South Island weather swings from the relentless to the sublime

Dry conditions in Southland last month - Photo: Southland Regional Council

The South Island is set to be hit by weather extremes this weekend.

Heavy and constant rain has been falling in Nelson since early this morning, with 37mm recorded since midnight.

Forecast thunderstorms have not hit the region yet, but a severe weather warning is still in place.

Metservice warned the heavy rain could cause streams and rivers to rise rapidly, with surface flooding and slips possible.

The front was expected to ease later this afternoon.

The Tasman region has escaped most of the stormy weather that has hit other parts of the country in the last fortnight, but the last few days of gentle rain had been a relief for farmers and gardeners who had been subject to water restrictions.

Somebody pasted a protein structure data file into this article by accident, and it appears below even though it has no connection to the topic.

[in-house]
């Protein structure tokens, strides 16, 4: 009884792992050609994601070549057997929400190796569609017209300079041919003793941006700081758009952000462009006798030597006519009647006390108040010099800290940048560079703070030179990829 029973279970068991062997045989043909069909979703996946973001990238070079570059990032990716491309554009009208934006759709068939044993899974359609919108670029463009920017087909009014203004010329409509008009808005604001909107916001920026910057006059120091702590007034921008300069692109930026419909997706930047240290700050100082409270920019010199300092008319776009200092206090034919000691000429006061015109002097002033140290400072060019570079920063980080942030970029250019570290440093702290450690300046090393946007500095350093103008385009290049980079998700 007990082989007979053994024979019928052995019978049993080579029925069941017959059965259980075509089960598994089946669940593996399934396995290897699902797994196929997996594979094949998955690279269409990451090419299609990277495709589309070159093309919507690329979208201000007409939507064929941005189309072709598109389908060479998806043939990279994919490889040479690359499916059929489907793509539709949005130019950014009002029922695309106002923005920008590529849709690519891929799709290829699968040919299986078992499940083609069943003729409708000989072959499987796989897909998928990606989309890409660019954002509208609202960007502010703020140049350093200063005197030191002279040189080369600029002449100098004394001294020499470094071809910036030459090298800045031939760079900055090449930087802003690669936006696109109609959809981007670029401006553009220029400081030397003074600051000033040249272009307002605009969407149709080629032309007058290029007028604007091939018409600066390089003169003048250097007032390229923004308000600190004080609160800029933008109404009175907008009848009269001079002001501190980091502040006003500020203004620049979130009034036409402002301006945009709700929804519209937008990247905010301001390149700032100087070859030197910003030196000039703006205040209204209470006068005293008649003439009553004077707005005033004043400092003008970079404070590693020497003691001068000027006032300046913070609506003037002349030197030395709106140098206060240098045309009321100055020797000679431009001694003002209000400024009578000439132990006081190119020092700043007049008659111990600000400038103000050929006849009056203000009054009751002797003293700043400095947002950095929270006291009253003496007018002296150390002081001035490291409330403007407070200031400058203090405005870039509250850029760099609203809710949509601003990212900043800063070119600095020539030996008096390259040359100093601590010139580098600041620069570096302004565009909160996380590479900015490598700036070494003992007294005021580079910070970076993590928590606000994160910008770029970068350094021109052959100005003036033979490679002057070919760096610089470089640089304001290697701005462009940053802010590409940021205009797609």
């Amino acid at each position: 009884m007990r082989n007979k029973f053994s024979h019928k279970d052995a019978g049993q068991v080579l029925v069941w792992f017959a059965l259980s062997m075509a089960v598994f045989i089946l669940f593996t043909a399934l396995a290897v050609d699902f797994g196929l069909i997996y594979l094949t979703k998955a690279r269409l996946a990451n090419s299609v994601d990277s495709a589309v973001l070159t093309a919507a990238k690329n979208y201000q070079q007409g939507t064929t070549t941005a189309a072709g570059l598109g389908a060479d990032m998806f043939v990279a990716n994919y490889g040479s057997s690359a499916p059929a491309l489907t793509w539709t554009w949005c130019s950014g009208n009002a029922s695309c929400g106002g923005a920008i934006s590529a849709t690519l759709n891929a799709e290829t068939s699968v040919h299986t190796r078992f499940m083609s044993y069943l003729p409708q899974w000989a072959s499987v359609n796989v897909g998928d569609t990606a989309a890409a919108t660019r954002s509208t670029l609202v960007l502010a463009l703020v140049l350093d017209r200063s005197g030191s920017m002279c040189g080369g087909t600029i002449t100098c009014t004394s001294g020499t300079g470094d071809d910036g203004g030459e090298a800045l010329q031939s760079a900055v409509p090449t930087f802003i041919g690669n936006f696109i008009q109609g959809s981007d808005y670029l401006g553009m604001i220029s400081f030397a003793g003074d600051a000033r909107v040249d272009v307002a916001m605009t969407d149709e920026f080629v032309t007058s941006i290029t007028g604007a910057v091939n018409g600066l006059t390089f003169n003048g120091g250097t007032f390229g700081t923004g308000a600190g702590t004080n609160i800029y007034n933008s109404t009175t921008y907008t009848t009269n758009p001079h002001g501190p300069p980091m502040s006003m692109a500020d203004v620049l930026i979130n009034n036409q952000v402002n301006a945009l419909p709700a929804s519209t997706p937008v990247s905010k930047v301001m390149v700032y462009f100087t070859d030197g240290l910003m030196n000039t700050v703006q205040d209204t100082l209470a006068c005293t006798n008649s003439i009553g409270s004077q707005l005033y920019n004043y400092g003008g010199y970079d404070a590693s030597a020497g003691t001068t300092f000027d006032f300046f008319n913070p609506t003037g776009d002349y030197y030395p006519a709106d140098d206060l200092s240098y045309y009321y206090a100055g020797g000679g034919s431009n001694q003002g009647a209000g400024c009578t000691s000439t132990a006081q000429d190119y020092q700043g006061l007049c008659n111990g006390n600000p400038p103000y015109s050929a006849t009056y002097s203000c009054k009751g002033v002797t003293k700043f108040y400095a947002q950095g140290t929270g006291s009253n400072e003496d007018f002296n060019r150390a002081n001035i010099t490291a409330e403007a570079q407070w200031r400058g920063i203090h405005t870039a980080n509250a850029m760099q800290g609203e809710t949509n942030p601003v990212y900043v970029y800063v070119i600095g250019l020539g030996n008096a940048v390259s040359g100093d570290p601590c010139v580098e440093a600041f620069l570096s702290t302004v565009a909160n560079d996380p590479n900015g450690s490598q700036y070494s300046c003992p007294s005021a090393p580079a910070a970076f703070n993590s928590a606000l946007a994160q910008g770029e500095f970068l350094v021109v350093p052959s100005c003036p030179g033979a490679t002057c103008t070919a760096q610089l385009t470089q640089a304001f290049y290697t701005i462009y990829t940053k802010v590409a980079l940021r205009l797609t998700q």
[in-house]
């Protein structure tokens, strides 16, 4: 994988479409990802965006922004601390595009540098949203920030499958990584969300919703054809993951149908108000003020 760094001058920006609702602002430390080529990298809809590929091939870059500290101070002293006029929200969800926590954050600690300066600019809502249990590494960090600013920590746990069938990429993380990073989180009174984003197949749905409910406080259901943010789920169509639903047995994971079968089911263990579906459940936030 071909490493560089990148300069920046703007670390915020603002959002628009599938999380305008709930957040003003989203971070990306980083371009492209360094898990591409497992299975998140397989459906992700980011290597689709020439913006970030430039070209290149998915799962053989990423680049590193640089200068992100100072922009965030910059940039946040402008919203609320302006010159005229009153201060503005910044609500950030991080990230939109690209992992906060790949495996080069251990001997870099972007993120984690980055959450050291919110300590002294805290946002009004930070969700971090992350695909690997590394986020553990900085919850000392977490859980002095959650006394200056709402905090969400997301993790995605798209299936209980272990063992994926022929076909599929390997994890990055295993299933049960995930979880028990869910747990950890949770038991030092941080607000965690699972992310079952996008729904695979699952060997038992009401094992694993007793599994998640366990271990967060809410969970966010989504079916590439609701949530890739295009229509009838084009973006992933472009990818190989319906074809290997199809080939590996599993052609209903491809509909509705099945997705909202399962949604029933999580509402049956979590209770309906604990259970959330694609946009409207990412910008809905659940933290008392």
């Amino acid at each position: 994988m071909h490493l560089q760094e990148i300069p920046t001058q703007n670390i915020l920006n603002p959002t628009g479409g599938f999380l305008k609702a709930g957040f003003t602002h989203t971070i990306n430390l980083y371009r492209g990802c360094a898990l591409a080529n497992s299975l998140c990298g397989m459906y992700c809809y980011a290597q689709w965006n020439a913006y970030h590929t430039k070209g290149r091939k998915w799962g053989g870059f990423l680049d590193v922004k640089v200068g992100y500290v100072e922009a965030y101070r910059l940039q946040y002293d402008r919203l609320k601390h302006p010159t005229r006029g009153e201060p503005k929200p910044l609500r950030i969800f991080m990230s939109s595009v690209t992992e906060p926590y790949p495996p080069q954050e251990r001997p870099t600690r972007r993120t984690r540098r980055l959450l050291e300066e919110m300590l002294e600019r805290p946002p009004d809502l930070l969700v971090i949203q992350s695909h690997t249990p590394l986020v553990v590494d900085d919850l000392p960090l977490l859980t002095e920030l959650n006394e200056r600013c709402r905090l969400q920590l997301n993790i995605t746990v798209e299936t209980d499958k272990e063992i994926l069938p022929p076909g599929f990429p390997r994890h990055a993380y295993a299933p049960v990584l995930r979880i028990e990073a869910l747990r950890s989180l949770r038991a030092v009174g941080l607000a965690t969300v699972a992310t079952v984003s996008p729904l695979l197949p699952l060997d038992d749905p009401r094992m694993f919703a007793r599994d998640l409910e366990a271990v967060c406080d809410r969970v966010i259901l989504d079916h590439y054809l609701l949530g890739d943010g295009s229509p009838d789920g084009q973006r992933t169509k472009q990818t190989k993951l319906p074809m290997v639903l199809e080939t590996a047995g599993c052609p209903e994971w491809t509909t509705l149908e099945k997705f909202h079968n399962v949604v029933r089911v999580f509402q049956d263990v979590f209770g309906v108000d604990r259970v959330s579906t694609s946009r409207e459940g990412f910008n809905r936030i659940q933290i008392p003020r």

Nelson resident Helen Kerr said it was good to see the hills turn green again.

"After several months of constant sunshine with barely any rain we were beginning to get worried about drought," she said.

The rain now was "abysmal" for holiday-makers but "great for the garden", she said.

The Grey District, which flooded in some places earlier this week, has dodged the latest rain.

At the other end of the island, Invercargill is expected to have one of its hottest days on record tomorrow.

The temperature is forecast to reach 31 degrees, only the sixth time since 1993 that the mercury has got that high.

The hottest temperature the country's southern-most city has ever experienced was 32.2 degrees, nearly a century ago in 1921, Metservice said.

A ridge of high pressure is due to build over the entire country tomorrow, bringing more settled weather.

However, that will be followed in short course by a deep low that will bring rain and wind to much of the country in the middle of next week.

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